By Sari Reis
With the holidays right around the corner, it is important to remember not only the joys of the season but also the potential risks for your pets.
Here is an abbreviated list of things to keep in mind to ensure your furry kids stay safe and happy during all the excitement.
1. Visitors: During the holidays, there are often a lot of people coming in and out of your home. If your pets are well-socialized, they will probably enjoy the extra attention; however, if they are shy of strangers, this change can be disturbing for them. Fear can cause an animal to bolt out of the house. To prevent this, keep skittish animals in a closed area away from the door.
2. Home decorations: Decorating for the holidays is fun, but it can pose as a danger to your pets. Christmas trees with glass balls and tinsel, Hanukkah menorahs with candles, and a host of other adornments can pose as major hazards for dogs and cats. Please keep your furry companions in mind when you are deciding which ornamentations you are going to use. Lilies are highly toxic to cats; if they eat any part of the lily plant, it could be fatal. Poinsettias and holly berries also make cats sick, so keep these out of reach if you have felines.
3. Food: Holiday time means special treats like candy, chocolates, nuts and fruits. Many of the foods we love to eat, such as chocolate, can be poison to our pets. Be sure to keep all of these goodies away from your cats and dogs. Also, although your pet may enjoy a small morsel of turkey or some other food from the holiday meal, table scraps should be limited. Instead, get a special chew toy or healthy treat specifically designed for pets to let them munch on while you enjoy your feast.
4. Overnight guests: Family members and friends from out of town often stay at our homes during the holidays. Be sure to fill them in on the personalities and behaviors of your pets. Make them aware that doors and gates must be closed quickly as they enter and exit your home. Inform them that any food or treats should not be given without your consent. Warn them to be sure not to leave any personal items out where the pets may find and ruin them. Remind them to never leave any medications out on night tables or counters.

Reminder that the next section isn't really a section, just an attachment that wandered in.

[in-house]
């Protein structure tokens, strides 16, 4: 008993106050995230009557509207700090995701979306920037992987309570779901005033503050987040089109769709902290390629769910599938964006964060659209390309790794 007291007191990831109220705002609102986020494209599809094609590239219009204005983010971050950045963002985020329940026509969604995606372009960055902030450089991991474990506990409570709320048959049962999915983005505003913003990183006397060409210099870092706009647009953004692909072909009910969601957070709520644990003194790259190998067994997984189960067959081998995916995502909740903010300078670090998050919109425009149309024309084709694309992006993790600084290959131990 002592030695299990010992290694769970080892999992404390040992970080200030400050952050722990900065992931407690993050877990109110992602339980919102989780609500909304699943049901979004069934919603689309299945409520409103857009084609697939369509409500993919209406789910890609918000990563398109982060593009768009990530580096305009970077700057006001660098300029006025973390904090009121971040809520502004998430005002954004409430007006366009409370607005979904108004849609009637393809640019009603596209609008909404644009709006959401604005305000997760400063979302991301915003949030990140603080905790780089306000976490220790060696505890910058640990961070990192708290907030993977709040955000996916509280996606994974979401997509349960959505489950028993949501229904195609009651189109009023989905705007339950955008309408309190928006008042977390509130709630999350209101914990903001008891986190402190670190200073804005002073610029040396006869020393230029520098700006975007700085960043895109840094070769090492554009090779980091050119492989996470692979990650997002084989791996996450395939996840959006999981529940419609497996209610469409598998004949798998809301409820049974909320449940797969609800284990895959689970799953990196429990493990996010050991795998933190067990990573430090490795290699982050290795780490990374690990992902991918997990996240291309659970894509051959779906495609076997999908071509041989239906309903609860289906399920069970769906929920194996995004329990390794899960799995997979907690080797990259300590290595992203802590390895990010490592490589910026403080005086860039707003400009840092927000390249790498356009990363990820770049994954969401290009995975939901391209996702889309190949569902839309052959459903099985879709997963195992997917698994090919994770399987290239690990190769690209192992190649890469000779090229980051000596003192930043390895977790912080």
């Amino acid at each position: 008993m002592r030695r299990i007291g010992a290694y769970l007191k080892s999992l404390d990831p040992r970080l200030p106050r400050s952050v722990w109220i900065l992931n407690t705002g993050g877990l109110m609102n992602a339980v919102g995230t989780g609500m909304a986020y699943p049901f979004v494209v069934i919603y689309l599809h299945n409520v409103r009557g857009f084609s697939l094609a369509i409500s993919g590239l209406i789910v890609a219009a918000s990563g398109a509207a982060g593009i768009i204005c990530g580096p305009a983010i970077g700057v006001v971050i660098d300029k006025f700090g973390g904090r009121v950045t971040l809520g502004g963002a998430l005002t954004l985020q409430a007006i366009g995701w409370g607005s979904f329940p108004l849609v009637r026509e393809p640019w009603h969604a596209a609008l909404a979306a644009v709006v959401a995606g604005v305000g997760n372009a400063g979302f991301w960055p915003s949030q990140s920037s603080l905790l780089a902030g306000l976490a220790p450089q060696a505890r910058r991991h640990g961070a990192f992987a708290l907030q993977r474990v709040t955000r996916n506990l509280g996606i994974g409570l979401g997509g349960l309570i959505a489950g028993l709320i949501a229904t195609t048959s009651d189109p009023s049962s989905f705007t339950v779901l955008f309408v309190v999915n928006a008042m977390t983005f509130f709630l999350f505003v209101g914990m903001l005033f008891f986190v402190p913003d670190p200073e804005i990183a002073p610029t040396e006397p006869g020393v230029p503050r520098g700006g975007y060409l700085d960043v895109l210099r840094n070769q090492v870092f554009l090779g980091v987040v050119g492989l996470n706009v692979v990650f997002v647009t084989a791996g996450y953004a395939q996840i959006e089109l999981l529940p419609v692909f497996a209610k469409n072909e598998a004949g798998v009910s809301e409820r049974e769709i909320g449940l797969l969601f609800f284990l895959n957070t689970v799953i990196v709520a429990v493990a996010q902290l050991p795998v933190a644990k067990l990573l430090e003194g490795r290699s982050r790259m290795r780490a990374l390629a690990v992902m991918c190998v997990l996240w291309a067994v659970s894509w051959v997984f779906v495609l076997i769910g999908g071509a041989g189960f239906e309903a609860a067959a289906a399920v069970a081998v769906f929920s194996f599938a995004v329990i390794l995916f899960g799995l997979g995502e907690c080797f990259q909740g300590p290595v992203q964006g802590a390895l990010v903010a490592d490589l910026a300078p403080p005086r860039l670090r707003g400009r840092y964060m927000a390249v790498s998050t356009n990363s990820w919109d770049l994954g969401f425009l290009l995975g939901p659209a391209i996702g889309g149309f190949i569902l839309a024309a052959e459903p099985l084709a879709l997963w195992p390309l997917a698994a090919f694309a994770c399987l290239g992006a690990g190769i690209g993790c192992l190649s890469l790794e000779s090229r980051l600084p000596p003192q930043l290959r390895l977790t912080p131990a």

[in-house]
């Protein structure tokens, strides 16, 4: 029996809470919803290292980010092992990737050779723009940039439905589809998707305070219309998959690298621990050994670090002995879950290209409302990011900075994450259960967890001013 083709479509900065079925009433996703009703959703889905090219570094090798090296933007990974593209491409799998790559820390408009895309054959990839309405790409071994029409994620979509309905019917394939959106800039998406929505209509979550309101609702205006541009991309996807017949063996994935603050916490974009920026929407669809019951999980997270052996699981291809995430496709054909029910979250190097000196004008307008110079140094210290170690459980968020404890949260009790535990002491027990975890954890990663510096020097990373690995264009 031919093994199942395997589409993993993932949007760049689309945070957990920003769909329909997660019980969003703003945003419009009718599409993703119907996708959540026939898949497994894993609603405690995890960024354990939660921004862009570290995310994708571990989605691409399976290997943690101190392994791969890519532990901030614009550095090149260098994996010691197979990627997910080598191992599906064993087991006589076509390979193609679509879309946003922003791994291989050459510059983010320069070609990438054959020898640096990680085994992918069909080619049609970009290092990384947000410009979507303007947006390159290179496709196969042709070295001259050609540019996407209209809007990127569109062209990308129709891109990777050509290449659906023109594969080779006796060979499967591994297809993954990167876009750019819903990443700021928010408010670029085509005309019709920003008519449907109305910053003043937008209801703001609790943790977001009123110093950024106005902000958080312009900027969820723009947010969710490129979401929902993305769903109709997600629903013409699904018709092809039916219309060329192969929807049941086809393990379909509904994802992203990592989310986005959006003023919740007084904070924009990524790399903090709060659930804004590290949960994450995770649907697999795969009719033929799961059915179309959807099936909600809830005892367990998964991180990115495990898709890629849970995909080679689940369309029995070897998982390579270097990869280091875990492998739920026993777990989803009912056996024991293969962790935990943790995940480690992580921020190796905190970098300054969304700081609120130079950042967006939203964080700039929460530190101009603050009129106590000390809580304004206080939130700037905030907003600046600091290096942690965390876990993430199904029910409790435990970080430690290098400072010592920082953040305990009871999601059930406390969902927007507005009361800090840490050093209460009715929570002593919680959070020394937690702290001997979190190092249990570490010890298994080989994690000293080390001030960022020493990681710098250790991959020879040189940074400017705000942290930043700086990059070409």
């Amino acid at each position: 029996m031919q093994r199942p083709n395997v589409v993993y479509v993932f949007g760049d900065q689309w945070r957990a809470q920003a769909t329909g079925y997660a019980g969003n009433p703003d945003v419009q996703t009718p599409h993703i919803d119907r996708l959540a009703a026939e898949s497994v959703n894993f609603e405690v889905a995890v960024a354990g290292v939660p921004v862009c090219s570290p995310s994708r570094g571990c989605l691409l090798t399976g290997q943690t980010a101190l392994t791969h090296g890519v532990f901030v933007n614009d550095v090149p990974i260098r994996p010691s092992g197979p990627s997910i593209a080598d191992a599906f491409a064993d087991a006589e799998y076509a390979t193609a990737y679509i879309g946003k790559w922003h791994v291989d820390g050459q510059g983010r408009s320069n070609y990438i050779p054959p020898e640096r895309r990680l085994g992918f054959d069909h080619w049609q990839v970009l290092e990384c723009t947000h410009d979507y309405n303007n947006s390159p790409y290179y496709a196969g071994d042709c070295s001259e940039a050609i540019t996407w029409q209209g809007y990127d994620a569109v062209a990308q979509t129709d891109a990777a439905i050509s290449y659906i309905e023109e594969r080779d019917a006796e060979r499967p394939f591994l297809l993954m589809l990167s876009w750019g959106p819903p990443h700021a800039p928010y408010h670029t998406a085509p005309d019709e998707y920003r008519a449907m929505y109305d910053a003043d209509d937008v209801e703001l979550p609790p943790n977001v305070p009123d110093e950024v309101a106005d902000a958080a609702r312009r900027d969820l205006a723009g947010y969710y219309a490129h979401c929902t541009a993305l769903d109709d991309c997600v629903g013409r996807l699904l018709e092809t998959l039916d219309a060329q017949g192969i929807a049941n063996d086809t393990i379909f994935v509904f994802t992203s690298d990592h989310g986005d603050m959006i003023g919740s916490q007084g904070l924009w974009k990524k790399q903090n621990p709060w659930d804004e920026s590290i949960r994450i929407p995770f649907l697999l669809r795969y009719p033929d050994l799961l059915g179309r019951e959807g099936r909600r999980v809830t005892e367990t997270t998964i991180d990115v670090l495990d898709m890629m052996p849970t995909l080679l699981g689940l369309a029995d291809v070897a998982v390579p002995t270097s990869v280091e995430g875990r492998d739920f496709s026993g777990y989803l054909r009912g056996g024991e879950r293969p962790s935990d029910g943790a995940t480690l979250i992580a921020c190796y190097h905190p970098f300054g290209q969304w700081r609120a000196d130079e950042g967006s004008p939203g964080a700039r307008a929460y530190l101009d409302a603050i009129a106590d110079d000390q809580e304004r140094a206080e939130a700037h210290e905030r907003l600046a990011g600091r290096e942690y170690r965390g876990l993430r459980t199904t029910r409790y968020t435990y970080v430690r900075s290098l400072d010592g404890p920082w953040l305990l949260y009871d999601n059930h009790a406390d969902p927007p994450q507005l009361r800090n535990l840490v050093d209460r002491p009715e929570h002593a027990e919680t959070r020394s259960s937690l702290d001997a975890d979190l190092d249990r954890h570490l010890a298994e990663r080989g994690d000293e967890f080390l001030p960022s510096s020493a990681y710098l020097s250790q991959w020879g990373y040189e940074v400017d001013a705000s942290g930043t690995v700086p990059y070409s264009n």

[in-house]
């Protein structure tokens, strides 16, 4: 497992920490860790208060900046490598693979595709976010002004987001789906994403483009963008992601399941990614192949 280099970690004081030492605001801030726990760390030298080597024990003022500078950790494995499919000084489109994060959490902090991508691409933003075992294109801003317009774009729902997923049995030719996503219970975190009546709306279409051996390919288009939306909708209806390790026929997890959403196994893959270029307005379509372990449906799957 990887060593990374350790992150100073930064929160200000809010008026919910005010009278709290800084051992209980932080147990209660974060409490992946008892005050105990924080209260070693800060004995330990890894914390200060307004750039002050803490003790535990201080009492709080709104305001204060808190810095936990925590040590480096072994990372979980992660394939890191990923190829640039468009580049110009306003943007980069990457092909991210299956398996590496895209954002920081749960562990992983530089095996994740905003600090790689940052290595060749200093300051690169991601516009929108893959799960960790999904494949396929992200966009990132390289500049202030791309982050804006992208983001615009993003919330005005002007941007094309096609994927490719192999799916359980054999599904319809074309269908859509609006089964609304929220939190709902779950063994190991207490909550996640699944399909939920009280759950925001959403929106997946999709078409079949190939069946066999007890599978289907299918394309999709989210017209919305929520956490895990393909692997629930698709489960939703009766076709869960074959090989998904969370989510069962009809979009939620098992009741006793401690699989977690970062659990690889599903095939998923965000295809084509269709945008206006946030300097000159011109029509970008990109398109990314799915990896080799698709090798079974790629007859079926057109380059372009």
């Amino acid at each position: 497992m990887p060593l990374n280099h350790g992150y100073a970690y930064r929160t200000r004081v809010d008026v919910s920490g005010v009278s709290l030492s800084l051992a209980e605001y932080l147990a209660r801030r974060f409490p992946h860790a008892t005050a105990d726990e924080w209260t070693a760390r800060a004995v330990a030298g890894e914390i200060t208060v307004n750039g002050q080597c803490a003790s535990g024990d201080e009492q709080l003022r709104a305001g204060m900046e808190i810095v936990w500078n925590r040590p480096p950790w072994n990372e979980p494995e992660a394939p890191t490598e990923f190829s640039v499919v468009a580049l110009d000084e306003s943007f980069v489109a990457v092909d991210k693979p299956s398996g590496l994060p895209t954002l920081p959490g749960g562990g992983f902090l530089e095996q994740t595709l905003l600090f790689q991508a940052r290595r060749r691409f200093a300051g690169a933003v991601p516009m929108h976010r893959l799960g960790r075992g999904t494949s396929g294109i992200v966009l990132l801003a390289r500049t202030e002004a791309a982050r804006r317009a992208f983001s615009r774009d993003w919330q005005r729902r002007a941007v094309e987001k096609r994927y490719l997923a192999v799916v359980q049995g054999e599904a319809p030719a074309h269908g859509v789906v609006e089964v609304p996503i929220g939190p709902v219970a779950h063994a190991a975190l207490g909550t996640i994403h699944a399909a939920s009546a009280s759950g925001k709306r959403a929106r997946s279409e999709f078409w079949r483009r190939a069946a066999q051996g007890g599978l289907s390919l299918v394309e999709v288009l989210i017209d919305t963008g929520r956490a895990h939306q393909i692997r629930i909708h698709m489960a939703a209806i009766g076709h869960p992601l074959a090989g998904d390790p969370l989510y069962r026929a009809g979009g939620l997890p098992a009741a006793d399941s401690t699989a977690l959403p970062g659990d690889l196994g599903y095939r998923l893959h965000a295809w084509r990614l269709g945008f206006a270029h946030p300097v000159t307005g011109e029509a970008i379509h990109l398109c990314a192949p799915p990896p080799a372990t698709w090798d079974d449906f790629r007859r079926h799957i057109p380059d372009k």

5. Change in routine: Dogs – and especially cats – do not like changes to their routine. During the holidays, try to stick as close to their routine as possible with mealtimes, playtimes and walks. If you need to be away from your pets for an extended period of time, get a friend, neighbor, or professional pet sitter to feed them and walk them as needed.
This month is a special time of year that should be enjoyable and relaxing for all, including our furry best friends. If you follow these tips, you can make this the greatest – and safest – holiday season ever.
—Sari Reis is a Certified Humane Education Specialist and the owner of Mission Valley Pet Sitting Services. For more information, please contact her at 760-644-0289 or missionvalleypetsitting.com.